Preventing heart disease through your gut

Author: Ivanhoe Newswire
Published: Updated:

More than 650,000 people in the United States die from heart disease, which is one out of every four deaths.

Now, researchers are looking to the gut and an FDA-approved drug to treat inflammatory bowel disease to aid in the prevention of heart disease.

Lots of junk food and lots of sugar are staples in the standard American diet.

In fact, 63 percent of calories consumed by Americans come from refined and processed foods, 25 percent come from animal-based foods and only 12 percent come from plant-based foods.

“That diet is changing how the microbes that live in your gut work,” said Marianna Byndloss, assistant professor of pathology, microbiology, and immunology at the Vanderbilt University Medical Center. “They’re using components of that diet and then producing some products that induce inflammation in your heart and in your arteries and cause cardiovascular disease.”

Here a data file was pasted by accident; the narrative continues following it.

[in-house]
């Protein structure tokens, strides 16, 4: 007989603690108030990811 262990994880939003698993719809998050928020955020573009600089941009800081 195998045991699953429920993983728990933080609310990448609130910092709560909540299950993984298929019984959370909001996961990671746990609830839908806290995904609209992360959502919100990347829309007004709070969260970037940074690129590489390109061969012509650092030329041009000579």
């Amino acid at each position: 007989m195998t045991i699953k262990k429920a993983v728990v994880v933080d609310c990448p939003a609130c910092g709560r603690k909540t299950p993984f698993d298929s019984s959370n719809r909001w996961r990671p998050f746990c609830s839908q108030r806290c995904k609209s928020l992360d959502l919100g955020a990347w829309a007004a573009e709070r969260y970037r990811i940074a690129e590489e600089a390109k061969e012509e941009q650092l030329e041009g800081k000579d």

That’s why researchers at the Vanderbilt University Medical Center are looking at a drug used to treat inflammatory bowel disease to fix the microbes, or bacteria, in the gut.

“A drug called five-amino salicylic acid, or 5-ASA, which is a drug that restores the health of the intestines and prevent the microbes from producing these bad metabolites,” Byndloss said.

In animal studies, the drug increased the levels of good bacteria and decreased the bad bacteria in the gut.

The researchers are also looking at how improving the health of these gut microbes can lower the risk for colorectal cancer. Professor Byndloss says the best diet for healthy gut microbes is rich in vegetables, grains and fiber.

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